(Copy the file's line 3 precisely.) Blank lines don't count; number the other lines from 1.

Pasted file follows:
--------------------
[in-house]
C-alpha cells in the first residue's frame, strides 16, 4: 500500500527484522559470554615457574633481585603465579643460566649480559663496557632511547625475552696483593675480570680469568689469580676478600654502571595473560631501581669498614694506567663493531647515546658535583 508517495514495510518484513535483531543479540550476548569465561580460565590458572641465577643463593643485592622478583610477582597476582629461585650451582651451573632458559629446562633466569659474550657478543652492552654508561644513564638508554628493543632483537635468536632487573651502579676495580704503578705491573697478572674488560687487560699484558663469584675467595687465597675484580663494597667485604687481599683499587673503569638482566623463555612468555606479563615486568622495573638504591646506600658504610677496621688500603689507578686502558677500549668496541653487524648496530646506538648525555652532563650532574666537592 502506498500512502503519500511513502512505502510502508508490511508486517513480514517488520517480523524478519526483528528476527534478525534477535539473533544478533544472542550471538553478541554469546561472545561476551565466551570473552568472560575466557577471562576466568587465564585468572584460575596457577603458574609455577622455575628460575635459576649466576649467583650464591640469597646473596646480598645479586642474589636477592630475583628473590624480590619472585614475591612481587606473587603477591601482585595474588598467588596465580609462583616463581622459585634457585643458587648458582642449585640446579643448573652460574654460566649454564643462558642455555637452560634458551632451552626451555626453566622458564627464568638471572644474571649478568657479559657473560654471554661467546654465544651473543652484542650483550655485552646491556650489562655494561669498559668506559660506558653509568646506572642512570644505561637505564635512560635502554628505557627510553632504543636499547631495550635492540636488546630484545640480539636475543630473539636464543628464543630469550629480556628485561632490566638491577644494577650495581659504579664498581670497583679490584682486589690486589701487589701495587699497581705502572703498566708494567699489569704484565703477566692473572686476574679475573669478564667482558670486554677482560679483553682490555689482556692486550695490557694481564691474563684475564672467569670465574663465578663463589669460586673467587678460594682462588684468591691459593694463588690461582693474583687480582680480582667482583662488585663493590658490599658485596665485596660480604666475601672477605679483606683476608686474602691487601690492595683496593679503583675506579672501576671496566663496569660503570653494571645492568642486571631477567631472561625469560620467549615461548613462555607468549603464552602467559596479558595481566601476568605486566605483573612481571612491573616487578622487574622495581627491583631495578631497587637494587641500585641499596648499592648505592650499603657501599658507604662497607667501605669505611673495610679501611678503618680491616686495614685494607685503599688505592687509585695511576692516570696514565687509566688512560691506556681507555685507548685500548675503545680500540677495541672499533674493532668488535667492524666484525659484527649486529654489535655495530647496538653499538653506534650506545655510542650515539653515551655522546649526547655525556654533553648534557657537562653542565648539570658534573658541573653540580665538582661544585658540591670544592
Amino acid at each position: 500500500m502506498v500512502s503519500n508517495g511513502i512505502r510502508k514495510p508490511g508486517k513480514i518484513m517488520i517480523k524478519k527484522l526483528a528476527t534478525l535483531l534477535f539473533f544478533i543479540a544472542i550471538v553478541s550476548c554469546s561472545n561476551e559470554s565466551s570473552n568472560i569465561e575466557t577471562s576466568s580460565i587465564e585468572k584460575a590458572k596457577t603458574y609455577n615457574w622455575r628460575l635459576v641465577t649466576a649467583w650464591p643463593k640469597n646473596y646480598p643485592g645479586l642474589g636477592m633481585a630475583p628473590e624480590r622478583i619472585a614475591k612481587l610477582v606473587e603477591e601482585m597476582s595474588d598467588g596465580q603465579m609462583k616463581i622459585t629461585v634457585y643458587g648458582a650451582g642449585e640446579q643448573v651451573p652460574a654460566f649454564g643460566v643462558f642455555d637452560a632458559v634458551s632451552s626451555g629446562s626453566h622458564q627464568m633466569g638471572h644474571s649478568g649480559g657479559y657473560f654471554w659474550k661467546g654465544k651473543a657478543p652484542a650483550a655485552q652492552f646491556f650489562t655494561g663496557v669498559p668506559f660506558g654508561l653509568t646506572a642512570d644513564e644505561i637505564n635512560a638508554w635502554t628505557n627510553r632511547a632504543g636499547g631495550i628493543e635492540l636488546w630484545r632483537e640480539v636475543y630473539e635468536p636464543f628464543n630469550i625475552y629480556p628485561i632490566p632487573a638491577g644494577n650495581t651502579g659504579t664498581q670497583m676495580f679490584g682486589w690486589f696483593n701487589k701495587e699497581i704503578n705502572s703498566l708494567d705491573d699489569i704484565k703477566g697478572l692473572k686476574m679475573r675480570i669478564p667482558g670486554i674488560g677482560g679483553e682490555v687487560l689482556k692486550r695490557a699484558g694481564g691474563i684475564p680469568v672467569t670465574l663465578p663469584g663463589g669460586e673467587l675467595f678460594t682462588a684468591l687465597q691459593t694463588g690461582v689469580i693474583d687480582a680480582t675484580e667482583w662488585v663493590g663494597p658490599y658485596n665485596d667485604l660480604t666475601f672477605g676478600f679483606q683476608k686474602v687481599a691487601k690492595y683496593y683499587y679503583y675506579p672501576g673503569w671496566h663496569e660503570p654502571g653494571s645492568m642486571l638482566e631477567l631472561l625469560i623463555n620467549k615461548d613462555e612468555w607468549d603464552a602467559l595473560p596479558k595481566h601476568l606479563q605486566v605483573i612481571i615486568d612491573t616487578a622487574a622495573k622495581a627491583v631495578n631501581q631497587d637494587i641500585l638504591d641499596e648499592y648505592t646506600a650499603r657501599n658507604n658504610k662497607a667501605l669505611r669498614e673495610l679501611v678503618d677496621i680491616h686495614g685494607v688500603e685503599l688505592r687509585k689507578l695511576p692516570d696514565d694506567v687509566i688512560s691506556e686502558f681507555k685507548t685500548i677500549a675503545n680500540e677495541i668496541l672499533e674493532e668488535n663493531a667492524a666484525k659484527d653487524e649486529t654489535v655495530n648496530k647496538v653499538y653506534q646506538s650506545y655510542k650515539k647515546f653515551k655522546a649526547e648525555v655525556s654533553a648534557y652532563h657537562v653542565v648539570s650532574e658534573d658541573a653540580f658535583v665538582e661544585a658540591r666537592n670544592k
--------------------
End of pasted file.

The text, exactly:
Amino acid at each position: 500500500m502506498v500512502s503519500n508517495g511513502i512505502r510502508k514495510p508490511g508486517k513480514i518484513m517488520i517480523k524478519k527484522l526483528a528476527t534478525l535483531l534477535f539473533f544478533i543479540a544472542i550471538v553478541s550476548c554469546s561472545n561476551e559470554s565466551s570473552n568472560i569465561e575466557t577471562s576466568s580460565i587465564e585468572k584460575a590458572k596457577t603458574y609455577n615457574w622455575r628460575l635459576v641465577t649466576a649467583w650464591p643463593k640469597n646473596y646480598p643485592g645479586l642474589g636477592m633481585a630475583p628473590e624480590r622478583i619472585a614475591k612481587l610477582v606473587e603477591e601482585m597476582s595474588d598467588g596465580q603465579m609462583k616463581i622459585t629461585v634457585y643458587g648458582a650451582g642449585e640446579q643448573v651451573p652460574a654460566f649454564g643460566v643462558f642455555d637452560a632458559v634458551s632451552s626451555g629446562s626453566h622458564q627464568m633466569g638471572h644474571s649478568g649480559g657479559y657473560f654471554w659474550k661467546g654465544k651473543a657478543p652484542a650483550a655485552q652492552f646491556f650489562t655494561g663496557v669498559p668506559f660506558g654508561l653509568t646506572a642512570d644513564e644505561i637505564n635512560a638508554w635502554t628505557n627510553r632511547a632504543g636499547g631495550i628493543e635492540l636488546w630484545r632483537e640480539v636475543y630473539e635468536p636464543f628464543n630469550i625475552y629480556p628485561i632490566p632487573a638491577g644494577n650495581t651502579g659504579t664498581q670497583m676495580f679490584g682486589w690486589f696483593n701487589k701495587e699497581i704503578n705502572s703498566l708494567d705491573d699489569i704484565k703477566g697478572l692473572k686476574m679475573r675480570i669478564p667482558g670486554i674488560g677482560g679483553e682490555v687487560l689482556k692486550r695490557a699484558g694481564g691474563i684475564p680469568v672467569t670465574l663465578p663469584g663463589g669460586e673467587l675467595f678460594t682462588a684468591l687465597q691459593t694463588g690461582v689469580i693474583d687480582a680480582t675484580e667482583w662488585v663493590g663494597p658490599y658485596n665485596d667485604l660480604t666475601f672477605g676478600f679483606q683476608k686474602v687481599a691487601k690492595y683496593y683499587y679503583y675506579p672501576g673503569w671496566h663496569e660503570p654502571g653494571s645492568m642486571l638482566e631477567l631472561l625469560i623463555n620467549k615461548d613462555e612468555w607468549d603464552a602467559l595473560p596479558k595481566h601476568l606479563q605486566v605483573i612481571i615486568d612491573t616487578a622487574a622495573k622495581a627491583v631495578n631501581q631497587d637494587i641500585l638504591d641499596e648499592y648505592t646506600a650499603r657501599n658507604n658504610k662497607a667501605l669505611r669498614e673495610l679501611v678503618d677496621i680491616h686495614g685494607v688500603e685503599l688505592r687509585k689507578l695511576p692516570d696514565d694506567v687509566i688512560s691506556e686502558f681507555k685507548t685500548i677500549a675503545n680500540e677495541i668496541l672499533e674493532e668488535n663493531a667492524a666484525k659484527d653487524e649486529t654489535v655495530n648496530k647496538v653499538y653506534q646506538s650506545y655510542k650515539k647515546f653515551k655522546a649526547e648525555v655525556s654533553a648534557y652532563h657537562v653542565v648539570s650532574e658534573d658541573a653540580f658535583v665538582e661544585a658540591r666537592n670544592k